Variations of Infant and Under-five Child Mortality Rates around the World, the Role of Human Development Index (HDI)

Authors

1 Department of Epidemiology & Biostatistics, School of Public Health, Hamadan University of Medical Sciences, Hamadan, Iran.

2 Department of Epidemiology & Biostatistics, School of Public Health, Shahid Beheshti University of Medical Sciences, Tehran, Iran.

3 Students’ Scientific Research Center, Tehran University of Medical Sciences, Tehran, Iran.

4 Expert in Operating Room, Rafsanjan University of Medical Sciences, Rafsanjan, Iran.

Abstract

Background: The Human Development Index (HDI) is a composite statistic of life expectancy, education, and income per capita indicators, which apart from measuring the socio-economic development of countries can predict health outcomes. The current study aimed at determination of the effects of HDI individual components on infant and child mortality.
Materials and Methods: At a cross- sectional study,data on infant and child mortality rates and values for HDI individual components were obtained from the World Health Organization (WHO) and the World Bank respectively. The effect of HDI individual components on infant and child mortality were derived from linear regression models.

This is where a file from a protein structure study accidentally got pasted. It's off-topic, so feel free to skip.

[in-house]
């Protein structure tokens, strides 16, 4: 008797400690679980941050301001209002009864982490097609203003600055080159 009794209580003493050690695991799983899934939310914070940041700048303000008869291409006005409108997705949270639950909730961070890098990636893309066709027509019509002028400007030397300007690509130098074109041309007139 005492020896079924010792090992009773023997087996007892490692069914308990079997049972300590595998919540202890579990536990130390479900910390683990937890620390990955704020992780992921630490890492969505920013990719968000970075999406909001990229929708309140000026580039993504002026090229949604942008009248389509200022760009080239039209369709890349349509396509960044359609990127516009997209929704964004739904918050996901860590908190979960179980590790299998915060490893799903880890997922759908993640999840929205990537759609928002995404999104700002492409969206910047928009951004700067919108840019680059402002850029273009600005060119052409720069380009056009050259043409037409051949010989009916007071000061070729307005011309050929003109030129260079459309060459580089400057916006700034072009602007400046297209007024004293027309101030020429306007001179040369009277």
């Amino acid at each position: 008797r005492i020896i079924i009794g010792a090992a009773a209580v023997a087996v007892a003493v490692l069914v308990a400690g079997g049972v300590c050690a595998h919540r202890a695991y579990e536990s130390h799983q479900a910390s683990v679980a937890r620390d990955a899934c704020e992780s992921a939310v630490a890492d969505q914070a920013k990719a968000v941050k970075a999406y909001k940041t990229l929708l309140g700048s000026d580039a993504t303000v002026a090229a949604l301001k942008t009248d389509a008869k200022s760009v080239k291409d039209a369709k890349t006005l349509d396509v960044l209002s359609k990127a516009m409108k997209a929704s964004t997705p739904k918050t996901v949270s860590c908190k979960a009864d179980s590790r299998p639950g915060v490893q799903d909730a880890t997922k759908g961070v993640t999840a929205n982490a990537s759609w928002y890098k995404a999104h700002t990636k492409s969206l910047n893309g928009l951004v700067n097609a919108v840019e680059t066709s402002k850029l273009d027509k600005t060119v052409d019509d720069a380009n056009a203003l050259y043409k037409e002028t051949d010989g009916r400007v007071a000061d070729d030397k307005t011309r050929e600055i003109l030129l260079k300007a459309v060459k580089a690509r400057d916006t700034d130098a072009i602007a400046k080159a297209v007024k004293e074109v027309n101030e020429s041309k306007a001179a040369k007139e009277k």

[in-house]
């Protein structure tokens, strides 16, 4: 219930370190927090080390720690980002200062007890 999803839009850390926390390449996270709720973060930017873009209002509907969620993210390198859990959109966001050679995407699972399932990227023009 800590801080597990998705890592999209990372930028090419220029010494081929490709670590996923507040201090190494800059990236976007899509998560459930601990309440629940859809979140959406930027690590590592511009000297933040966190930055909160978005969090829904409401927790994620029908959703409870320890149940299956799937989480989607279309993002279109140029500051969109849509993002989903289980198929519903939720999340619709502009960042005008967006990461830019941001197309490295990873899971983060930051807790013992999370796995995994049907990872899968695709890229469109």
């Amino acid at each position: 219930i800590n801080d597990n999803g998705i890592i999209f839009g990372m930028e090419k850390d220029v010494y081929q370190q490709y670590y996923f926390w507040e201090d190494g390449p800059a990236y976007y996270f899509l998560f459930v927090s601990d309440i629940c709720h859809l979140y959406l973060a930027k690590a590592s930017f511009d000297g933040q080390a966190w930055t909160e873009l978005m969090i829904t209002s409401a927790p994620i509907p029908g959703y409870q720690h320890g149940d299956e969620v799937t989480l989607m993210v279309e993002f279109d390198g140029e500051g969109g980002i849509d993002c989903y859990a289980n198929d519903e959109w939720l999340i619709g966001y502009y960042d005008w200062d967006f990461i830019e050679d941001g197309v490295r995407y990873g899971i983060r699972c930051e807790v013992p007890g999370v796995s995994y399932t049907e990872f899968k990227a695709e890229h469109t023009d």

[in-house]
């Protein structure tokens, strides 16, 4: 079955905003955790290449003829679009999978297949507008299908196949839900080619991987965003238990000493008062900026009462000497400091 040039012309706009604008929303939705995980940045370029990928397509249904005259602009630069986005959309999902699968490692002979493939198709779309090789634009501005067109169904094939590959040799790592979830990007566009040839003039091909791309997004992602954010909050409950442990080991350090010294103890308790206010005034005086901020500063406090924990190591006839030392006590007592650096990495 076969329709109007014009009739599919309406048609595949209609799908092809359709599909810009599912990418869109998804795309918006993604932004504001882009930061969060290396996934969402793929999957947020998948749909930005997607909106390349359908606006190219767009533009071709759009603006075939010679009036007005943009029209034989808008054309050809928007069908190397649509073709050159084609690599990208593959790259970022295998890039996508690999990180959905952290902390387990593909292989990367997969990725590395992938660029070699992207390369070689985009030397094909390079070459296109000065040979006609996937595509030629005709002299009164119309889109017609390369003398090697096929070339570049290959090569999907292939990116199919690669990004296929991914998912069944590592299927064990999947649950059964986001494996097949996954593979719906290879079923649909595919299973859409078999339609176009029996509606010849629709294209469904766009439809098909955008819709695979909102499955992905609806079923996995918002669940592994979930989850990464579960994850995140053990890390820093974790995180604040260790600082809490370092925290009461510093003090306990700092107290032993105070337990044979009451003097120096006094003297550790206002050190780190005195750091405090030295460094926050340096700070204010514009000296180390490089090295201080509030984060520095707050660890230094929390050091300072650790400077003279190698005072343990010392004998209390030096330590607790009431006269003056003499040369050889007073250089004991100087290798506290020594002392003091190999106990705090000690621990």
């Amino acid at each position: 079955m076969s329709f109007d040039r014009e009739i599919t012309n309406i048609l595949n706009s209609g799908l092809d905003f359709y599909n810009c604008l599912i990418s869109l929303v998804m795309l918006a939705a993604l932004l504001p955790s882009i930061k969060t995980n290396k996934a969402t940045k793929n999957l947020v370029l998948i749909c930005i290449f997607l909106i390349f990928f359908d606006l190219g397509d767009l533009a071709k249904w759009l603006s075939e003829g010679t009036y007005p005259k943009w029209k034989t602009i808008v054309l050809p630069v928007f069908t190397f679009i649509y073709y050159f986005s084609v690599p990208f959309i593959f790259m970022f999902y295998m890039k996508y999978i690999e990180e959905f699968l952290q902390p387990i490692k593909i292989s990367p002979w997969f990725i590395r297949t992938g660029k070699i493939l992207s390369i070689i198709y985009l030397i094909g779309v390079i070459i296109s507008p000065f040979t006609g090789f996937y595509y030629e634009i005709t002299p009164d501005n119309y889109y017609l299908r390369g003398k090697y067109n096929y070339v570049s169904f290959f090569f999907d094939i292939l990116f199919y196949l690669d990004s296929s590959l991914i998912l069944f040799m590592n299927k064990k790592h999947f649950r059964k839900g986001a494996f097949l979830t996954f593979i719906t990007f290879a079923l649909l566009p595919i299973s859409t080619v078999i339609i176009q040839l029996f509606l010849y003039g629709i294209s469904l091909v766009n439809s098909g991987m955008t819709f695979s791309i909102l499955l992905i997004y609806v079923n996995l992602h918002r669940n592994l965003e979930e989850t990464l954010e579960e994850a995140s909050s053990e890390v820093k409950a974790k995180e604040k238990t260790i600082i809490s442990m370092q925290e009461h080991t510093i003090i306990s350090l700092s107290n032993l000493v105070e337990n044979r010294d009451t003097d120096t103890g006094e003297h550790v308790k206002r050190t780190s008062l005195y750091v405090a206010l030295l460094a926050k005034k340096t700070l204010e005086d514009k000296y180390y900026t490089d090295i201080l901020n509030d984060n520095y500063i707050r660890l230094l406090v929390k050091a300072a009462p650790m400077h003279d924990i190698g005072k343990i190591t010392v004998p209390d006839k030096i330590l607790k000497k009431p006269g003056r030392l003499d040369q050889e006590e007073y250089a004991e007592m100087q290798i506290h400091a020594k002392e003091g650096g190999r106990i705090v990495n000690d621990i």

Results: During 1990-2015, infant and child mortality have declined in all countries. Most proportion of child mortality is attributed to death in infants. All HDI individual components significantly  inversely were related to infant mortality rate (IMR) and among them expected years of schooling has the strongest effect with regression coefficient of β= -5.9 (95% CI: -6.63, -5.13).
Conclusion: The highest IMRs have been observed for EMRO and AFRO regions of the WHO. Policies targeting women health and empowerment can have a tremendous impact on reducing child mortality rates around the world.

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